Her appointment in the Office of Science and Technology Policy in the Executive Office of the President starts July 20. Her office will be located across the street from the White House.
“I’ll be doing a lot of putting out fires,” said Moran, who will return to URI after her two-year stint in Washington. “When the executive office needs feedback or information about legislation, policy or science on these topics – often on very short notice – they’ll turn to our team to provide those answers. I’ll also be working with various agencies to help deliver on issues that are important to the president.”
Moran has been a leading voice in communicating the threat the world faces from global climate change. She has spoken locally, nationally and internationally on the subject, and she has written articles for newspapers and other publications in an effort to educate skeptics about the importance of taking immediate action.
“I’m passionate about doing something about climate change, and I know that the way the world changes is through policy,” said Moran, a resident of North Kingstown. “The president is right on about climate change and energy; he understands the major damage climate change will cause; and with his selection for energy secretary, we are on the right path to moving us toward renewable energy.”
Moran’s research focuses on marine geotechnics and its application to the study of paleoceanography and seafloor stability. She led an international research expedition to collect core samples from deep beneath the seafloor near the North Pole that revealed a 55 million-year record of climate changes in the Arctic. The technically challenging expedition required two icebreakers to keep ice at bay while a third ship remained in one spot for days at a time as it drilled into the seafloor. She also led the first research expedition to find the source of the earthquake that caused the 2004 Indian Ocean tsunami.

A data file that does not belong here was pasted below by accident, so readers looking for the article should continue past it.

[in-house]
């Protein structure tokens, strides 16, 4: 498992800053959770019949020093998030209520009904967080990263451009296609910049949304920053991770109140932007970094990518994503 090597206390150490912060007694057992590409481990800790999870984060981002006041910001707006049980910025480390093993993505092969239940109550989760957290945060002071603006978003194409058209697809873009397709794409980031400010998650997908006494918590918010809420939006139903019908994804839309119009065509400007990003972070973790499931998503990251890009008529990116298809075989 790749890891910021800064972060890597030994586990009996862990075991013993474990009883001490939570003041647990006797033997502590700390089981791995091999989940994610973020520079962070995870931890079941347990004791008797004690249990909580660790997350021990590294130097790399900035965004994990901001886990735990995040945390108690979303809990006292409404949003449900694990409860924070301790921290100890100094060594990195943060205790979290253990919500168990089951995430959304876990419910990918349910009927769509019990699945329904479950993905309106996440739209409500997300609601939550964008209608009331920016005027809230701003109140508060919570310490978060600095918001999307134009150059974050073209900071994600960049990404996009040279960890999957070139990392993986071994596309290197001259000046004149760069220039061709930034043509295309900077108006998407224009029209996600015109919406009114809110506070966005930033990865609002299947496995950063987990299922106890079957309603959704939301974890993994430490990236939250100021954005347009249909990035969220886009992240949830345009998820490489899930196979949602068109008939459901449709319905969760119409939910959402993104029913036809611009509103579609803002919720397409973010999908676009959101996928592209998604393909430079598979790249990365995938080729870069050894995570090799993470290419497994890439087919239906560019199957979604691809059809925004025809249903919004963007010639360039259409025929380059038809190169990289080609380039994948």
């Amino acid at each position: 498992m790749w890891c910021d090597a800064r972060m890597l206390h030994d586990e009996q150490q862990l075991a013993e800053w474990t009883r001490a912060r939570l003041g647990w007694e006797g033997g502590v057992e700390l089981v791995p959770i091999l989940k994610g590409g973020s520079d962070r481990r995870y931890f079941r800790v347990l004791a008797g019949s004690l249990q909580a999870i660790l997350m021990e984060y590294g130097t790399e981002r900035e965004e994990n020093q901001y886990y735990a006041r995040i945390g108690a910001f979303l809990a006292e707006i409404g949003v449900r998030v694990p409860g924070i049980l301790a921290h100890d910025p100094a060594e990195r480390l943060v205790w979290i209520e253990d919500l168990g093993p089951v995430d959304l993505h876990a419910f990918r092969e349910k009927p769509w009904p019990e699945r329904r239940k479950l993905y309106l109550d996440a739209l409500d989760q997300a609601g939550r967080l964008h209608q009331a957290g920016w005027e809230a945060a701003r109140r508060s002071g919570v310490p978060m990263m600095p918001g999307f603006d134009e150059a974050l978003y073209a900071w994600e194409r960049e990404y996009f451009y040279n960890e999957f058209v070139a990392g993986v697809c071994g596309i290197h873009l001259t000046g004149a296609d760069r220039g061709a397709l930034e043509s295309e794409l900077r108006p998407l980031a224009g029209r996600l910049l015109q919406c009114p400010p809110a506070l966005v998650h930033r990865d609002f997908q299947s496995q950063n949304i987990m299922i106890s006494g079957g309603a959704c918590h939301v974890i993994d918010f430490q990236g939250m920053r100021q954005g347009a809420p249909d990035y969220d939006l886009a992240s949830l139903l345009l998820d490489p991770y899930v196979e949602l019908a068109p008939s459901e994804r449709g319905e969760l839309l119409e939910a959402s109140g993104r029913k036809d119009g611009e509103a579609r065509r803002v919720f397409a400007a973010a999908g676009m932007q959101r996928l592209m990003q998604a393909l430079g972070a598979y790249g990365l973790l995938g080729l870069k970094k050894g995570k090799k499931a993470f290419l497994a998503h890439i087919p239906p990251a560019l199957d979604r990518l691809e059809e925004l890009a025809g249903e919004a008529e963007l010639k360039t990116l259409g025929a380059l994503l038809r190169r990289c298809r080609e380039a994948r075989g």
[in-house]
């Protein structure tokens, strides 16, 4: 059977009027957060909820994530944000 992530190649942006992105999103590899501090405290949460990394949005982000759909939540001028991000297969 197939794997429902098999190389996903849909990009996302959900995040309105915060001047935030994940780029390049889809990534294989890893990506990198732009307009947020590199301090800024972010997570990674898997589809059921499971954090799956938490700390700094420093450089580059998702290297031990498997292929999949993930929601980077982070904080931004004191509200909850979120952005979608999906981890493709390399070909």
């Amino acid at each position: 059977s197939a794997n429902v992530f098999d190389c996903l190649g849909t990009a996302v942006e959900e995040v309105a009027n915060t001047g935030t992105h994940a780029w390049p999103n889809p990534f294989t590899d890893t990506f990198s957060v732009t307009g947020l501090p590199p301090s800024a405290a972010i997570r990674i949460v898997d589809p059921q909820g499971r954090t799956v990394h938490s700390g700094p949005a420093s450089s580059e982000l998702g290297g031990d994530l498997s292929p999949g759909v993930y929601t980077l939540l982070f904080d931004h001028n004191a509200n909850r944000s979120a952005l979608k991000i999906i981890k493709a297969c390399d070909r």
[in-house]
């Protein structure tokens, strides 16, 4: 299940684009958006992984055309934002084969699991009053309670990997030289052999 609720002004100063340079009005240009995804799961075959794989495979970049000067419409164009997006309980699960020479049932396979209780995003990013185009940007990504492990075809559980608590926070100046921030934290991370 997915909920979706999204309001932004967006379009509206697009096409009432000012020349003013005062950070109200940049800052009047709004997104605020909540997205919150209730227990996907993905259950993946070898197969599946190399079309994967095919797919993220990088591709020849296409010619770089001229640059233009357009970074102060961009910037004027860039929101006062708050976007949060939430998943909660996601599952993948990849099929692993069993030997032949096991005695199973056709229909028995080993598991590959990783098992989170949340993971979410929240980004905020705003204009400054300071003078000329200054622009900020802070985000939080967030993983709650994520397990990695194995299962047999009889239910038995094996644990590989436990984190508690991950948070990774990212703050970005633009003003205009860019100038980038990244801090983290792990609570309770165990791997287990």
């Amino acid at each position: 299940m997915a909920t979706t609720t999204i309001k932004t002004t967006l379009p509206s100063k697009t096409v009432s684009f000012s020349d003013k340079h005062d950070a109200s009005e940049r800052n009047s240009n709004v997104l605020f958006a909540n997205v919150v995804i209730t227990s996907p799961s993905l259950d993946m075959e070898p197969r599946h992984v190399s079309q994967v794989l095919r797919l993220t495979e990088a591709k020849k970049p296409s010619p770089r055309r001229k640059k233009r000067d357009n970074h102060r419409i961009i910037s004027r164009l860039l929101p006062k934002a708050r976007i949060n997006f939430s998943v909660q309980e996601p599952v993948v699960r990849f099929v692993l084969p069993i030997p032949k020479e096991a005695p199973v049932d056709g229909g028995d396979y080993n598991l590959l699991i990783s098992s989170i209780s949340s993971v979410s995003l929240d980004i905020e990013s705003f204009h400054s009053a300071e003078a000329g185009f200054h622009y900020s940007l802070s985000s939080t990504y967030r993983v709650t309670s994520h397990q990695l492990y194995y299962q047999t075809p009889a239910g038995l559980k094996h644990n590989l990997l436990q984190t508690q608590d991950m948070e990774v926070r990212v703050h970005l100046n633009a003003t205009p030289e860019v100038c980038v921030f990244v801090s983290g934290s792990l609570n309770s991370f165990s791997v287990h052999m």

Her work on these research expeditions resulted in her appearance in hundreds of television, radio and newspaper stories around the world, as well as in documentaries about the tsunami expedition for BBC and the Discovery Channel.
“This is a spectacular move for Kate, whose commitment to the application of science to environmental issues is well known,” said David Farmer, dean of the Graduate School of Oceanography. “This appointment will give her extraordinary opportunities for putting her energy, insight and passion toward meeting the most pressing environmental challenges of our time.”
“Dr. Moran is more than just an academic expert – she has proven herself to be a vigorous, successful, and savvy advocate for the environment and public good,” said U.S. Senator Sheldon Whitehouse, a member of the Senate Environment and Public Works Committee who supported Moran’s application for the position. “Kate possesses a strong sense of purpose and the utmost integrity, and will be a great asset to the new administration.”
Moran teaches undergraduate courses in ocean engineering and graduate level courses in marine geotechnics, coastal measurements, and numerical modeling in ocean sciences. She earned a bachelor’s degree in civil engineering at the University of Pittsburgh, a master’s degree in ocean engineering at URI, and a Ph.D. in civil engineering at Dalhousie University.
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Kate Moran, URI photo by Nora Lewis